“From the way we bring diamonds together through the skillful cutting of the stone to the making of each special piece, this is a great art form. We design what we consider to be the world’s finest jewellery. For us, it is essential that a jewel should have a mystique. There must be something enthralling and beautiful about it to capture the imagination.”
Many artists have embraced the use of a single colour to make impactful and dynamic works, and just as demonstrated in coloured jewels, focusing on only one shade can reveal previously unseen depths. Indeed, Yves Klein believed that monochromatic paintings invited viewers to immerse themselves “in the immeasurable existence of color”. Klein is, of course, most keenly associated with one colour in particular: International Klein Blue, known as IKB, which he registered as a trademark in 1957.
In order to best display the true essence of the vivid shade of ultramarine he had created, Klein developed a technique which involved preparing his canvas with casein (a milk protein) and mixing the paint with a fixative. The intended result was that the colour would appear to hover above the surface of the canvas and appear to have great depth.
In the same way, the most desirable coloured stones are set into jewelry that will most allow the intensity and scope of their tones to be appreciated. Sapphires in particular often share with Klein’s blue the characteristic of a fathomless, velveteen depth that you could almost fall into.
Graff: Contrast and Colour | From Exquisite Jewels to Impressionist Masters
When it comes to colour, with infinite shades available, it takes a true artist to pinpoint perfection and it is crucial to understand the subtleties of shade. Think, for example, of the ongoing battle between artists Anish Kapoor and Stuart Semple over access to the world’s blackest pigment and also the world’s “pinkest pink”. This kind of nuance is equally present when working with coloured stones, which present in hundreds of varying shades and tones depending on mineral content.
"A celebrated collector of modern art, Laurence Graff views each of his extraordinary diamonds as a true and rare work of art. He deals only in superlatives and his single-minded mission – simply to be the best – now passed onto the next generation, has ensured that the name of Graff is synonymous with the most fabulous jewels in the world."
Just as there might be infinite colours, there are also infinite responses to colour and each one depends uniquely on the viewer. Some might see the brilliant red of a ruby in relation to an emotion or feeling: anger, desire or danger. Others may make a symbolic connection: to royalty, peace or good luck. It is the birthstone of July and traditionally the stone to celebrate a 40th wedding anniversary. It might conjure up images of anything from roses to flames to blood to strawberries to traffic lights.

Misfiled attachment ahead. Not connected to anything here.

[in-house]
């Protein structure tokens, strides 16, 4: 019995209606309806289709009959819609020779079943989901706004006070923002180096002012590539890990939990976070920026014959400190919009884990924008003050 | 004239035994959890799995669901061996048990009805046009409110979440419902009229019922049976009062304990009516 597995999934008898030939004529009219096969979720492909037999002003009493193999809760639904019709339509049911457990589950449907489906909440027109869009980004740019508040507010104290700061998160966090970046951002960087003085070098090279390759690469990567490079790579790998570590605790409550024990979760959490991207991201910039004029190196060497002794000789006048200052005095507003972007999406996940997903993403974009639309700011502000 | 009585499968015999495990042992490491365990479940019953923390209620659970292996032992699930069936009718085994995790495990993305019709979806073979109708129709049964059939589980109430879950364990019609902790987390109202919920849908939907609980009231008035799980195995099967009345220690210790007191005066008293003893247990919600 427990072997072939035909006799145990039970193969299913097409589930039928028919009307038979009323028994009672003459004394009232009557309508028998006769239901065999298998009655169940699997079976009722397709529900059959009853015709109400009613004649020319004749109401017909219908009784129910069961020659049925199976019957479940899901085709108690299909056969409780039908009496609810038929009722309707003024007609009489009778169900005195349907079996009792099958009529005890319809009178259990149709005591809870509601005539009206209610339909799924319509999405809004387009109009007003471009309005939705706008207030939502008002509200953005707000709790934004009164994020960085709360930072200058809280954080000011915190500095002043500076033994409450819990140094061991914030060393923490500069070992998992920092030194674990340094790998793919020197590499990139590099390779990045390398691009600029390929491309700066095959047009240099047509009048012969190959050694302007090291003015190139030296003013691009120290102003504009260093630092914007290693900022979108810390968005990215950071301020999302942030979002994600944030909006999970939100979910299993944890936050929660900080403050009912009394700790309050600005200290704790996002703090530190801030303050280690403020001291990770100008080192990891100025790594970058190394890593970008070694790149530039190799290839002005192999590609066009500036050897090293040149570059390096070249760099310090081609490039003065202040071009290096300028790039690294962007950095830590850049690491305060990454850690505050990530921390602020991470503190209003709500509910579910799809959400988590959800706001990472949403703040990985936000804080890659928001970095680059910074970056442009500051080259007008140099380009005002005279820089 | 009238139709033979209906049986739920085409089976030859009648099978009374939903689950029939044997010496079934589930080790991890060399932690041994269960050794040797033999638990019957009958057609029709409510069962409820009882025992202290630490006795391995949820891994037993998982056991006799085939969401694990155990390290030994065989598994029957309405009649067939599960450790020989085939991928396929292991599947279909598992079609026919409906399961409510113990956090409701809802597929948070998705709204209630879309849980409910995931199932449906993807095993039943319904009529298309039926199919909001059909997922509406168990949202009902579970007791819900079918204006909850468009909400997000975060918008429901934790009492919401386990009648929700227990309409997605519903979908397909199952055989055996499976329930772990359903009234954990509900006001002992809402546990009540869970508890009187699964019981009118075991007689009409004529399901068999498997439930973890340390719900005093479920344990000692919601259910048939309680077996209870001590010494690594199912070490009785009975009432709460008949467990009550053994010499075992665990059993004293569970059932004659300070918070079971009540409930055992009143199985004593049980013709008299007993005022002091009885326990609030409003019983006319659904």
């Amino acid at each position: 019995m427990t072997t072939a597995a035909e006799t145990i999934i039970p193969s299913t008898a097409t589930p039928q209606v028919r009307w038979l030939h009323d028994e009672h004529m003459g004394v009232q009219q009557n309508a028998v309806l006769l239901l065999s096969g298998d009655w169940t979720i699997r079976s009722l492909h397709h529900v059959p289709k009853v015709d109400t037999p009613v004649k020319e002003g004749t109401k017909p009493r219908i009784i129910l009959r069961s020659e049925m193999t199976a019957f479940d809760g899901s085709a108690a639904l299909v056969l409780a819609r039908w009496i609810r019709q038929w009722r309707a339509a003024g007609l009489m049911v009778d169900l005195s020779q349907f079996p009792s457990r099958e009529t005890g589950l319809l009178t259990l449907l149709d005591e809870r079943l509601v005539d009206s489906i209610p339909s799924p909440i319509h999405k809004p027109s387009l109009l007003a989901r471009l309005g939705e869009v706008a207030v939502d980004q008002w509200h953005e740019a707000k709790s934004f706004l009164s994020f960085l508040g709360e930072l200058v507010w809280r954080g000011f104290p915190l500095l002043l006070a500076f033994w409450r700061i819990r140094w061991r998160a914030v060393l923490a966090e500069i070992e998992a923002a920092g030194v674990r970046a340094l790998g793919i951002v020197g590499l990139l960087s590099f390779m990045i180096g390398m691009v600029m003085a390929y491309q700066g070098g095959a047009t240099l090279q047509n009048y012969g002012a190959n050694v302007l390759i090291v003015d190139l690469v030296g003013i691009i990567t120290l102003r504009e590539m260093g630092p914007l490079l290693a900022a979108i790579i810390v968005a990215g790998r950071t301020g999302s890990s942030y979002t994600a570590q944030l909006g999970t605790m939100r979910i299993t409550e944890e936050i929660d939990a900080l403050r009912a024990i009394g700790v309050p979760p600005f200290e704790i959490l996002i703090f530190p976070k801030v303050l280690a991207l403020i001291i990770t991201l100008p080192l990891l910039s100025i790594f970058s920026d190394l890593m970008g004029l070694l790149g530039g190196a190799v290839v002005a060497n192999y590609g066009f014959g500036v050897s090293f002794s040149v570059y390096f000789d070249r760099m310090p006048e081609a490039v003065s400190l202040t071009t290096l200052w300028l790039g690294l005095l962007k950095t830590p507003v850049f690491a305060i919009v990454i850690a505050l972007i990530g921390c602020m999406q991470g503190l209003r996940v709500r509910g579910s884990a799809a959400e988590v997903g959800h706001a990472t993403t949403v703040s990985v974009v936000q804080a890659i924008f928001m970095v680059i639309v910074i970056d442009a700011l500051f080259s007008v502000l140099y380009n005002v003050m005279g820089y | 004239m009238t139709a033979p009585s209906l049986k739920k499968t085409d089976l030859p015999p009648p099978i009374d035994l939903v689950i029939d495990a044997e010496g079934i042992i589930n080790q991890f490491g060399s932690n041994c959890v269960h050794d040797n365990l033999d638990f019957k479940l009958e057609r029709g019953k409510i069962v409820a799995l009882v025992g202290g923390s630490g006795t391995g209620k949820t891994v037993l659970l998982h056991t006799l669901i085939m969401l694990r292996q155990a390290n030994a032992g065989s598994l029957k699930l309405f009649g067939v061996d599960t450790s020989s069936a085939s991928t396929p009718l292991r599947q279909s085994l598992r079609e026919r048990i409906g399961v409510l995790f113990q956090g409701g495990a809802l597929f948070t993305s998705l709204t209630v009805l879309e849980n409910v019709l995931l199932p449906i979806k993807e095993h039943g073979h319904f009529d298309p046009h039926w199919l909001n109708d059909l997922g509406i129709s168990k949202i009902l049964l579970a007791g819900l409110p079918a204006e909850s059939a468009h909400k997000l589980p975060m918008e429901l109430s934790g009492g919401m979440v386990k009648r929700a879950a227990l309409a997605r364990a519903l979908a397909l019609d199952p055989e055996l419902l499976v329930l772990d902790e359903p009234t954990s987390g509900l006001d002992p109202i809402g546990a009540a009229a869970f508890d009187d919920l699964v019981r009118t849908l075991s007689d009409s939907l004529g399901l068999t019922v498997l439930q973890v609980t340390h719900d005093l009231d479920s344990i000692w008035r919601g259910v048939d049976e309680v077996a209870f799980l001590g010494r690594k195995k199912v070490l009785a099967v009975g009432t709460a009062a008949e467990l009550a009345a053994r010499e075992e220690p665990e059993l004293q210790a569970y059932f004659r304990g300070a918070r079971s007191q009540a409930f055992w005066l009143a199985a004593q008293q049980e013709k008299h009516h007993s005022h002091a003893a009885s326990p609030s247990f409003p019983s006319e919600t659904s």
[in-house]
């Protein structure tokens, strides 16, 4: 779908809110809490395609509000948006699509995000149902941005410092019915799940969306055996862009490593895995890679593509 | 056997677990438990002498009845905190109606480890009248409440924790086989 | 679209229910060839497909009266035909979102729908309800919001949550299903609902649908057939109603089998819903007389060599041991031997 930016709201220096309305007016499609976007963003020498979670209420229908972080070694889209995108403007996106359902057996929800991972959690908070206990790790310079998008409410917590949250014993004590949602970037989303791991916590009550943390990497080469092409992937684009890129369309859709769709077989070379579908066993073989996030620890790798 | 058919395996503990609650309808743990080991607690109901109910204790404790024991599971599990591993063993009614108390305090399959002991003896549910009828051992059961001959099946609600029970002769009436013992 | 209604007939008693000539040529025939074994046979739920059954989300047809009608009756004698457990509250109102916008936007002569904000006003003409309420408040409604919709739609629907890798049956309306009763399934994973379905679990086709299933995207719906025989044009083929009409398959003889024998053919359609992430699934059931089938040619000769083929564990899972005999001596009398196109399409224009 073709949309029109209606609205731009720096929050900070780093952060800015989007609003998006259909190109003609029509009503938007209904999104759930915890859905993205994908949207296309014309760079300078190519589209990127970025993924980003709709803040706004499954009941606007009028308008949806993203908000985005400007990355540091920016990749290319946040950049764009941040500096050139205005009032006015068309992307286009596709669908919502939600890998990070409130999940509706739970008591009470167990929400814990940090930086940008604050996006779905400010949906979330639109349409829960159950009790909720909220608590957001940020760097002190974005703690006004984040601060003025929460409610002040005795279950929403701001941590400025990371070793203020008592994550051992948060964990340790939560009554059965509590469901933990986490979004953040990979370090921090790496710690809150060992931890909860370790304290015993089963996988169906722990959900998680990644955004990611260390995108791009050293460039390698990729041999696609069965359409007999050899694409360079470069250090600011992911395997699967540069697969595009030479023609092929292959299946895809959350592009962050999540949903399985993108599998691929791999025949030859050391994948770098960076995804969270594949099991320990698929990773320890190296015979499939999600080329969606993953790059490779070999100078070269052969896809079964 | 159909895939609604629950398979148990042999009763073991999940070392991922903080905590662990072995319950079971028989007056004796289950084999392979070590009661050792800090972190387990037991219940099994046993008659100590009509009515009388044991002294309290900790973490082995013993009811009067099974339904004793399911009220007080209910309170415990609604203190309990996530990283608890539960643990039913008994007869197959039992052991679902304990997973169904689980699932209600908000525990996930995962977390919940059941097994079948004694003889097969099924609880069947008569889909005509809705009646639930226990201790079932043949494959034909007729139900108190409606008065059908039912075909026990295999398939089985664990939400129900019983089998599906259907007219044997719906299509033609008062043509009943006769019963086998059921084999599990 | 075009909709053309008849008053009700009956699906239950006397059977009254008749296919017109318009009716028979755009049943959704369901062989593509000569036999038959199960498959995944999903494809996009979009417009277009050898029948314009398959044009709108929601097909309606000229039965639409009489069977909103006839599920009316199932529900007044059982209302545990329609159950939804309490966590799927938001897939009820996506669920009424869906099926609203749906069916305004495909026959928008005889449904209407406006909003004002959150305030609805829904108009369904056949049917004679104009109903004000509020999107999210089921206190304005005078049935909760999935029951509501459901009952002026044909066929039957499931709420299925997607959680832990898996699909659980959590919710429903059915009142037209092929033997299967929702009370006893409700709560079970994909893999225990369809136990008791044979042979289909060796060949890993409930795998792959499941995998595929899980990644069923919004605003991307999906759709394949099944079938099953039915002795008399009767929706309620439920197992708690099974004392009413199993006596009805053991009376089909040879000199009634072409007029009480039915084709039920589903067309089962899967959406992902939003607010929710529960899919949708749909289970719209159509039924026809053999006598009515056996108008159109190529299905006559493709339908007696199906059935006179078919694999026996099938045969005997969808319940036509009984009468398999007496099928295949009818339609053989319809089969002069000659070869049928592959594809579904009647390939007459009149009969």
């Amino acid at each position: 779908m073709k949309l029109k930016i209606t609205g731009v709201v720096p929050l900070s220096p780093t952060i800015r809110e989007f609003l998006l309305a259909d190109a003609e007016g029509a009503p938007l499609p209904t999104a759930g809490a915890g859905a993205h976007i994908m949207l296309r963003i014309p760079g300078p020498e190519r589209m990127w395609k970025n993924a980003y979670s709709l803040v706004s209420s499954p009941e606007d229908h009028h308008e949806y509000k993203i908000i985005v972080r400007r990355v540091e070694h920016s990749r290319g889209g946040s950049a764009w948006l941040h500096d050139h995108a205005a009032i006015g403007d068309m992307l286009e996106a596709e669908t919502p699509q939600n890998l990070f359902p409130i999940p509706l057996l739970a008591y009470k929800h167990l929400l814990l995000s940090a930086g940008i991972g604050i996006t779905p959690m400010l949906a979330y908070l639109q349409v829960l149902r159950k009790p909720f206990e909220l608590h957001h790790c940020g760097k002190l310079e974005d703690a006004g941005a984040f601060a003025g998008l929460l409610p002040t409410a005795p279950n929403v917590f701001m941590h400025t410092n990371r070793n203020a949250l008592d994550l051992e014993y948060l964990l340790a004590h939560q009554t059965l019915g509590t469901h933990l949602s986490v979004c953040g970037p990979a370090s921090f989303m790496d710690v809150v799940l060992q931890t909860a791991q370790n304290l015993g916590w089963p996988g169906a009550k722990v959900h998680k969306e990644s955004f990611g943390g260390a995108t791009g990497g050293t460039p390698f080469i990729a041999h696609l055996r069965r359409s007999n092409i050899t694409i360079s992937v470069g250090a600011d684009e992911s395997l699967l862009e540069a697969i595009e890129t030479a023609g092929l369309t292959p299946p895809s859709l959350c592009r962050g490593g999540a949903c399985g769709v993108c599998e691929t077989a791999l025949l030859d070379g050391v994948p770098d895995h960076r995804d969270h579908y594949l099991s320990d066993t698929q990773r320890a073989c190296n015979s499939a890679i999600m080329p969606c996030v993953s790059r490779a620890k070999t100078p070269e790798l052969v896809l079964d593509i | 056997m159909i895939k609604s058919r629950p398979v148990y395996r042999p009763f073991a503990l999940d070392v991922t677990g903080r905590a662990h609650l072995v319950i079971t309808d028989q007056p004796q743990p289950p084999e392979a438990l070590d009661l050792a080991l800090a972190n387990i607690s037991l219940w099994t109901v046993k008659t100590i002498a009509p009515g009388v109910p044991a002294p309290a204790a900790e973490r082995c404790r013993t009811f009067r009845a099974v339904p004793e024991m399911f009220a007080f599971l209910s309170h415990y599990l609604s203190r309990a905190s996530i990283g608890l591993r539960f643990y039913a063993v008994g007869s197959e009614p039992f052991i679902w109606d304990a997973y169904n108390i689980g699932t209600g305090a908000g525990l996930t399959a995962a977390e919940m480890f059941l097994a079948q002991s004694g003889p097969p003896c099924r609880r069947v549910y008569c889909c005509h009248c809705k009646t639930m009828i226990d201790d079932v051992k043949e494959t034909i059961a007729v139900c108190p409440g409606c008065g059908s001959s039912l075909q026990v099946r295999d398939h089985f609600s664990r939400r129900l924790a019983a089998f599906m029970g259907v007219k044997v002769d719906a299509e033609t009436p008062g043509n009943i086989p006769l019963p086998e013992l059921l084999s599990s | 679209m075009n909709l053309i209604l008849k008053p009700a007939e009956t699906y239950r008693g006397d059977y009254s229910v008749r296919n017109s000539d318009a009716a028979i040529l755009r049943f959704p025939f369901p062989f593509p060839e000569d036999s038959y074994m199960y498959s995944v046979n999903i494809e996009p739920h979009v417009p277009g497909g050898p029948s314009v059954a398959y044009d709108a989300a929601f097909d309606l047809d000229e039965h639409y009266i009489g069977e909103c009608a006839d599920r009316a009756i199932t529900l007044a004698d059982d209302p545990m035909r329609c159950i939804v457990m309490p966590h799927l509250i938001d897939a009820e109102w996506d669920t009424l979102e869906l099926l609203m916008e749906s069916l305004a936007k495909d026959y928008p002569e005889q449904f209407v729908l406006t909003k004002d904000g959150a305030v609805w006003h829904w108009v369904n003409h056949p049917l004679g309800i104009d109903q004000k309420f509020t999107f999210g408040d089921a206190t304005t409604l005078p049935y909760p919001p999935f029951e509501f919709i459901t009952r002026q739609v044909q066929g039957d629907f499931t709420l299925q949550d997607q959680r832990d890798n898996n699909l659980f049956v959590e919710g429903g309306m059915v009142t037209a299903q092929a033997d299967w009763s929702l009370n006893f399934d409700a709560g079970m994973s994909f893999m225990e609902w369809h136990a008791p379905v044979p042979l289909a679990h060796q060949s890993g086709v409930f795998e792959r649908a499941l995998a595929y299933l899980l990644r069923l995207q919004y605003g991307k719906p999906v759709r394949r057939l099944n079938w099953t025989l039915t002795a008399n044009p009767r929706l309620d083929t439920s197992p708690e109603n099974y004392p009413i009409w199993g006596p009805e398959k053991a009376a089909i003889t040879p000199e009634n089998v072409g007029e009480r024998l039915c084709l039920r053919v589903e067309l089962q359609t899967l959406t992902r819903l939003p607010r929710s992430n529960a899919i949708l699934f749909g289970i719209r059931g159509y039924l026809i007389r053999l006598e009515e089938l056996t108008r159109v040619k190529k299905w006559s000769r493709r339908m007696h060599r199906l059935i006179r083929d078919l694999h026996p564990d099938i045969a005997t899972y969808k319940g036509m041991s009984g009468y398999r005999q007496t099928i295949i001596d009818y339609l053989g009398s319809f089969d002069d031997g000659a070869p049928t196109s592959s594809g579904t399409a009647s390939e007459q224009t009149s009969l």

Similarly, it is this subjective reaction to colour that the likes of Mark Rothko have experimented with. His colour field painting on huge canvases used purely the overwhelming power of colour to provoke an emotional response. Despite the abstract works being absent of human subjects, the bold blocks of colour were designed to envelop a viewer while their precise juxtapositions of different shades work to invoke particular moods and feelings. In the Tate Modern in London, a series of Rothko’s murals in dark reds, maroons and blacks are displayed as the artist intended – in a relatively small room with low lighting, to draw out the multi-layered complexities of the works.
What both Rothko’s works and the finest of stones share is that they really need to be seen in person, for the power of their colour to have the desired effect.
Because green is not a primary colour – sitting between blue and yellow on the colour spectrum – the range of hues from cold through to warm is vast. From the palest pistachio to earthy moss to vibrant chartreuse to warm pine, it can be a real challenge for artists to mix the exact shade they require. This is especially true of artists attempting to capture landscape scenes, when seemingly infinite shades of green occur naturally, and also seem to constantly change with weather, light and the seasons.
Monet was famously known as a master of depicting light and used to paint with nine colours: lead white (titanium white), chrome yellow (bright yellow-orange), cadmium yellow, viridian green, emerald green, French ultramarine, cobalt blue, madder red (crimson), and vermilion. It was only by meticulously mixing these colours that he was able to achieve the range of hues necessary to evoke the sense of sunlight dappling through the leaves of trees or dancing across the surface of water.
Even a painting that seems to overwhelmingly use one colour – for example, green in The Japanese Footbridge – actually contains countless variants of zingy apple, lush fern and deep forest shades to imbue the image with vibrancy. Precise tone is equally as important in coloured stones, but especially with emeralds, where colour is the most important element for valuation. A deep and vivid green is the most desirable, but emeralds also present with undertones of blue, yellow and brown. The shade is determined by trace elements of chromium and vanadium.